"Identity Theft by Marriott"

 
Old Apr 30, 14, 12:27 am
  #1  
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"Identity Theft by Marriott"

(Note: This is a more general issue, not a hotel review. I will review the hotel in the appropriate thread for this hotel.)

Tonight, when I checked into the Courtyard San Diego Sorrento Mesa/La Jolla, the night desk clerk not only asked for my credit card and driver's license, he swiped the credit card and then insisted on also entering into his computers all the details on my driver's license.

When I asked why, he said it was the law and also could be helpful to the police! He also claimed it was required by all hotels. In fact, I believe that in California, credit card privacy laws actually prohibit saving this information. It's also never happened to me at any other hotel in the USA, including others in San Diego county.

I'm surprised he didn't demand my social security number.

If my card is subsequently misused, do I have a case against these folks for identity theft? Is this really some kind of new Marriott policy?
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Old Apr 30, 14, 1:57 am
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In the U.S., some hotels (such as the majority of those in Las Vegas) request identification from all guests at check-in, regardless of the method of payment. You could be paying in cash and offer a large cash deposit, and they'll still request an ID. AFAIK, the law doesn't prohibit them from asking when it's a condition of staying at the hotel.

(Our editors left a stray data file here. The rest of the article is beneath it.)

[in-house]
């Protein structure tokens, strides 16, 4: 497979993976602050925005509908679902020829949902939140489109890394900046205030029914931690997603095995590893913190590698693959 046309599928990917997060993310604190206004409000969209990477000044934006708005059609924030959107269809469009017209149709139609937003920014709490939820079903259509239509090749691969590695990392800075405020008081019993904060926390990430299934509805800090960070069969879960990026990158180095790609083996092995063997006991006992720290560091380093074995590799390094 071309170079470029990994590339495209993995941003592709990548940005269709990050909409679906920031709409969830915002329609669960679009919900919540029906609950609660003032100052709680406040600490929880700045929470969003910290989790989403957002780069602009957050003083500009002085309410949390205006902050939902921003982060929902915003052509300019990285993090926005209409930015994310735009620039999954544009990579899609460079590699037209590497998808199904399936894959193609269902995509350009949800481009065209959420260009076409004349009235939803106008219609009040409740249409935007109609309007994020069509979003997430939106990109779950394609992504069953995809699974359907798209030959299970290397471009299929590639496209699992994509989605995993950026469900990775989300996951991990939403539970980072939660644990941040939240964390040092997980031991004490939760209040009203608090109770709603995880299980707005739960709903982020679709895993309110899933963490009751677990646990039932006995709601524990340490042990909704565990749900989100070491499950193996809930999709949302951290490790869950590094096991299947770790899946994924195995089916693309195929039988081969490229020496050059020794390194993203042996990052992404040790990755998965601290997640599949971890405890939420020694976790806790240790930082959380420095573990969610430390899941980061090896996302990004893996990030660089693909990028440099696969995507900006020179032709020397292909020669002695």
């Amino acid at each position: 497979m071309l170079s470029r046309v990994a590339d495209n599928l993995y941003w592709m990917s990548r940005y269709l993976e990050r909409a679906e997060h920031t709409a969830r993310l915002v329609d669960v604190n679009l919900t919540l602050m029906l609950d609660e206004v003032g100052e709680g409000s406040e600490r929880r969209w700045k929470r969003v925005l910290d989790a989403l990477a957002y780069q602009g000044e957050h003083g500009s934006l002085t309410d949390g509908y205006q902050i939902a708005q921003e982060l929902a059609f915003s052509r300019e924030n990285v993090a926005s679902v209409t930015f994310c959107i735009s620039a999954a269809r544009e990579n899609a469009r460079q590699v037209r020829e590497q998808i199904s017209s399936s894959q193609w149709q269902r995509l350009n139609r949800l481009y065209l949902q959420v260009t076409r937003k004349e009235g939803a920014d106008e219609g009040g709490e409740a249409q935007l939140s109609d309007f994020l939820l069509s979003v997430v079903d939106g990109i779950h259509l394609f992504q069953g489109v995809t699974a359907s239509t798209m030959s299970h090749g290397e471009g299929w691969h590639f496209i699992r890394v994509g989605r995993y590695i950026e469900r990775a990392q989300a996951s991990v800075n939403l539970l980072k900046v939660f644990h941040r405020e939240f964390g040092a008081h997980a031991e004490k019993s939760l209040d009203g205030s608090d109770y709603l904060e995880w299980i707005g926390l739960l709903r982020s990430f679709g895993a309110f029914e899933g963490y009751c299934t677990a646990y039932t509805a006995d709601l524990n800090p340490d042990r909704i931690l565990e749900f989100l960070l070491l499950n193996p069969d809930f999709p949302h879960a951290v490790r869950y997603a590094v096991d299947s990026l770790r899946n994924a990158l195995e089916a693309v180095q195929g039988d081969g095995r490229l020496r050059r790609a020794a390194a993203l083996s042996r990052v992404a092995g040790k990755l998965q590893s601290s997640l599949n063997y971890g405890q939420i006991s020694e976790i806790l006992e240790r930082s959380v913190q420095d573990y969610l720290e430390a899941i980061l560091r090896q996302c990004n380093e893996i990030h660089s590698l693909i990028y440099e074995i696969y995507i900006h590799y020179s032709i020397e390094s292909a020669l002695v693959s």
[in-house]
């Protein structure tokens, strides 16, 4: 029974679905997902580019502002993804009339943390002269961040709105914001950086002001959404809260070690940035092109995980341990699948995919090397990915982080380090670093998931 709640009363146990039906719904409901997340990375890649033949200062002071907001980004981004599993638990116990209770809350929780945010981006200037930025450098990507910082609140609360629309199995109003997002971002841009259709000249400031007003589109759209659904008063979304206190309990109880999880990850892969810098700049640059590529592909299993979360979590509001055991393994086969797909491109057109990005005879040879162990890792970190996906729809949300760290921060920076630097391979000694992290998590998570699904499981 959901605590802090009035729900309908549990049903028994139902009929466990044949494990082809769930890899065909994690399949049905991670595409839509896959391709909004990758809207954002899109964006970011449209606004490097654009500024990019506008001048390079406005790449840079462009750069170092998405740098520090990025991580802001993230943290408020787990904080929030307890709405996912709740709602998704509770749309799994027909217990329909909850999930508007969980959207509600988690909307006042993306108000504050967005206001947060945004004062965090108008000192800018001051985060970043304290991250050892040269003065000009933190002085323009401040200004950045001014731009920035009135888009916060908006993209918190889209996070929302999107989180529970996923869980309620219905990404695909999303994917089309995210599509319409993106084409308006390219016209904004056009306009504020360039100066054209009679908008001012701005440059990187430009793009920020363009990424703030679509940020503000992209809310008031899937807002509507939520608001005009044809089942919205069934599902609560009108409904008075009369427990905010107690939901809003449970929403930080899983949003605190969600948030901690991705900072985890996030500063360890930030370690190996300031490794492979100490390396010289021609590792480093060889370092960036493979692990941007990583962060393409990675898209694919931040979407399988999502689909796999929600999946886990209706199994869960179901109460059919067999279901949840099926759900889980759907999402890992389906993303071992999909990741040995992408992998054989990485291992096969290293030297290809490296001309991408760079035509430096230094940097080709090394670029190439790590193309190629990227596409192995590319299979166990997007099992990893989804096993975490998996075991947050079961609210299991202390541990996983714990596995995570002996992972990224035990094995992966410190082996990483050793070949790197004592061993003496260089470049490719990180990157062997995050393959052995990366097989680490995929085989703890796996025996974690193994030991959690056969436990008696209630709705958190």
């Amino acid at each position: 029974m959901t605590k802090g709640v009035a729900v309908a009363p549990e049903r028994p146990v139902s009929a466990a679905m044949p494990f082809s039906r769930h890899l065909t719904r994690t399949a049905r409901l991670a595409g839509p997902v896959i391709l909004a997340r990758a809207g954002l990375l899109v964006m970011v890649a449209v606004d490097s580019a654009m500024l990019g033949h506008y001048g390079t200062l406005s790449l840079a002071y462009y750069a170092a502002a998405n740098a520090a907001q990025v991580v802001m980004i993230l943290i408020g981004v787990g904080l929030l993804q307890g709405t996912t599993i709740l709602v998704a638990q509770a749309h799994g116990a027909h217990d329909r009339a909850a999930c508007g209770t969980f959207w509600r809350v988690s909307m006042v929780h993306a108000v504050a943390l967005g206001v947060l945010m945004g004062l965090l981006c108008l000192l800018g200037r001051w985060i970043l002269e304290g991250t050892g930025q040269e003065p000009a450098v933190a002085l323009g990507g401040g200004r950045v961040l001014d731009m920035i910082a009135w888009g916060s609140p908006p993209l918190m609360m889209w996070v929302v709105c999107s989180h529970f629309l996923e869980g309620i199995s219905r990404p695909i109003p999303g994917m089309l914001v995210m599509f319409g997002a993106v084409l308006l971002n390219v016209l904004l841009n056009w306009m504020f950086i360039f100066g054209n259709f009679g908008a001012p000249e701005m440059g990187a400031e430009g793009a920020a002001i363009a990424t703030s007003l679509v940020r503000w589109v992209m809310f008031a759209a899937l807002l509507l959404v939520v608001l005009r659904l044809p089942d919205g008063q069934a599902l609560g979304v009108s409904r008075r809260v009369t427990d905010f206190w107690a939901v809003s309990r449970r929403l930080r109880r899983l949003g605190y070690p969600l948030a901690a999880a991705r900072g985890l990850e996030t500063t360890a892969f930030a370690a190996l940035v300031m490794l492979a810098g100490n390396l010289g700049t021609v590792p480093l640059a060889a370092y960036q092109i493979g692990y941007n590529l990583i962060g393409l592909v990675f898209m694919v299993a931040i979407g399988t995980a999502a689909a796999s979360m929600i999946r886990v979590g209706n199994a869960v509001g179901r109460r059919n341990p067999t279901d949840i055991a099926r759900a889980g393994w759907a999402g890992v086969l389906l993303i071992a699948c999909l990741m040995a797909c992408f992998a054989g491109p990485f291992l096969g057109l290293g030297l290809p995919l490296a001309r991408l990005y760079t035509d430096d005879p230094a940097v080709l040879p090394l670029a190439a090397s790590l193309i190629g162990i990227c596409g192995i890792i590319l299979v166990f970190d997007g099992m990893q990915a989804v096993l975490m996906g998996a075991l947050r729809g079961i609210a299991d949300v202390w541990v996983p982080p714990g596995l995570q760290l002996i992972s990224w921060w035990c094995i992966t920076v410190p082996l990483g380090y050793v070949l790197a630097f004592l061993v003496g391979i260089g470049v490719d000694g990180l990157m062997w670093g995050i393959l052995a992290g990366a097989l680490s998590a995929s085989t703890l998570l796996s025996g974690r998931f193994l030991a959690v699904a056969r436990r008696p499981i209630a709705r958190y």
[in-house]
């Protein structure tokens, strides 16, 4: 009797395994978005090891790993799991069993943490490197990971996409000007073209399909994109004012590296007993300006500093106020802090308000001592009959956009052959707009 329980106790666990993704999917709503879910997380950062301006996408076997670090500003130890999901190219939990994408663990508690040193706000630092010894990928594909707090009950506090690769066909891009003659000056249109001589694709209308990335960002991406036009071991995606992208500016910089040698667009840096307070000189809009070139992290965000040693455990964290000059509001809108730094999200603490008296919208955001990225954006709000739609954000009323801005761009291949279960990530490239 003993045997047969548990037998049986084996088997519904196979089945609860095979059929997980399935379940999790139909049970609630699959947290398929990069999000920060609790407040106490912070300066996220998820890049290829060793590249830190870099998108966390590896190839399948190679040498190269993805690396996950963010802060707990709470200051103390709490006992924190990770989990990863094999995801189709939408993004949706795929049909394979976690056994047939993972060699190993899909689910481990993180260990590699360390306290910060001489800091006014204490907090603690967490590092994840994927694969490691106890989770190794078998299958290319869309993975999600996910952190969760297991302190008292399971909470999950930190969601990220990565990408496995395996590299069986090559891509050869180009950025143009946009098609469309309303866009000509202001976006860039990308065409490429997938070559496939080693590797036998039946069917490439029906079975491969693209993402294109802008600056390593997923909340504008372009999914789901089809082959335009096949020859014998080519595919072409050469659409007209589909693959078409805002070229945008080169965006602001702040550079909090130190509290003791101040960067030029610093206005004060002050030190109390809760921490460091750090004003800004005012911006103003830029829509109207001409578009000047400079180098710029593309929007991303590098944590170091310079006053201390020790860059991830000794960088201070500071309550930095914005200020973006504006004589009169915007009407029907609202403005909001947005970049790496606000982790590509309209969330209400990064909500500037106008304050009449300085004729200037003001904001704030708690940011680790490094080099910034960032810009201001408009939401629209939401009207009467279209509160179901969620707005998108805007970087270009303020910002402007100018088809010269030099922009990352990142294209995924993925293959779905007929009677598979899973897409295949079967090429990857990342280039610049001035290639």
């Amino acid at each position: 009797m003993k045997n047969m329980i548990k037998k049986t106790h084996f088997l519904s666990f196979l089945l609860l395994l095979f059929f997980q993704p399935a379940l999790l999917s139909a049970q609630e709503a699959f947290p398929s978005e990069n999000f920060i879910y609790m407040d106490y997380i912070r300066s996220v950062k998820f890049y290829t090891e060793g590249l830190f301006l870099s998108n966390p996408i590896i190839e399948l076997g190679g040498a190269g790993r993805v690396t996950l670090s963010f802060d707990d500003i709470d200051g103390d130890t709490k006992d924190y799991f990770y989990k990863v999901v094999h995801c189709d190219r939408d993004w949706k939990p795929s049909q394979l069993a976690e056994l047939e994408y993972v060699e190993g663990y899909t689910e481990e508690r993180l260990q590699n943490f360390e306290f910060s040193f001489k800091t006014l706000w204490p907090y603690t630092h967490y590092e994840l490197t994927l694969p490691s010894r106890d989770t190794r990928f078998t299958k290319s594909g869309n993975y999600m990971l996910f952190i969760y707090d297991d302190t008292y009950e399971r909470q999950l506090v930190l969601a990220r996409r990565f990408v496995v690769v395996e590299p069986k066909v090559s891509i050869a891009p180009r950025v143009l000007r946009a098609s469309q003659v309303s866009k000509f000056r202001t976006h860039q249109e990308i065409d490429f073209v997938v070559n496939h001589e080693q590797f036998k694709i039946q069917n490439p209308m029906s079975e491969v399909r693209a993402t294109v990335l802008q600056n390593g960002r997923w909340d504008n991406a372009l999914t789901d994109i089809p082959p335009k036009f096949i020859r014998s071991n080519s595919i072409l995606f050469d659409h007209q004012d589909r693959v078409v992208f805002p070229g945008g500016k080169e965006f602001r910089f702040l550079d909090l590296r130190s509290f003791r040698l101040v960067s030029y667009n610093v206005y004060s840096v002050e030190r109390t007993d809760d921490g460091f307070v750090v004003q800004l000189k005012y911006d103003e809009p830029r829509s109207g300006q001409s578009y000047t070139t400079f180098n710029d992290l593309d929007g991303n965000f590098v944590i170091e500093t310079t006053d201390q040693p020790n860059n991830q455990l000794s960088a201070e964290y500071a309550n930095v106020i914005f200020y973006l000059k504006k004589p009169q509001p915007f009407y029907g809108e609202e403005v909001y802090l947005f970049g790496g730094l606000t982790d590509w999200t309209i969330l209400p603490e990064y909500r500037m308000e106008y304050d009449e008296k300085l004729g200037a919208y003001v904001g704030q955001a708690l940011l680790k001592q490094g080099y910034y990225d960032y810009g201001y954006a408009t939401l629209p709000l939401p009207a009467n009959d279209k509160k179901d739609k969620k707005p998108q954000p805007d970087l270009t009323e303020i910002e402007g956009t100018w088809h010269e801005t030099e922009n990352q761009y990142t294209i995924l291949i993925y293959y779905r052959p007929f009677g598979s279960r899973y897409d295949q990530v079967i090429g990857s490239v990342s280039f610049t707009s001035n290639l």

I think it's far more likely that the front desk clerk incorrectly claimed (or even outright lied) that it was a legal requirement just to increase compliance of some local policy of that hotel. People are less likely to push back if they believe that it's the law, even when it really isn't.

Personally, I have no issues with having to show an ID on check-in to a hotel, but I'm not sure how I'd feel if (after confirming my identity) the desk clerk started to transcribe information from the ID, because my hotel profile and credit card already provide enough information to uniquely identify me.
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Old Apr 30, 14, 3:11 am
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As a matter of fact, the desk agent was telling the truth.

Taken from a news article:

Similar to ordinances in effect in San Diego, Escondido, Vista and San Marcos, the one considered Tuesday called for hotels to maintain a “register” of those renting rooms, that guests must provide a photo ID and the names of everyone who will be staying in the room, and that the guest must sign the register. It also requires the registration record to be stored for at least three years.
If you ever have misfortune to stay at one of the “scratchy sheet” motels (like a Days Inn or a Motel 6), many will actually photocopy your license.

As to the credit card—you’ve never had yours swiped at check-in? Sometimes, I’m simply asked if I want to “use the card on file”, but I’d estimate that about half the time or more, I’m asked for the physical card. In fact, it’s often my Marriott Rewards Visa card which prompts an underachieving desk agent to look down at his/her screen and awkwardly add “...and we do have your gold elite status on file...”.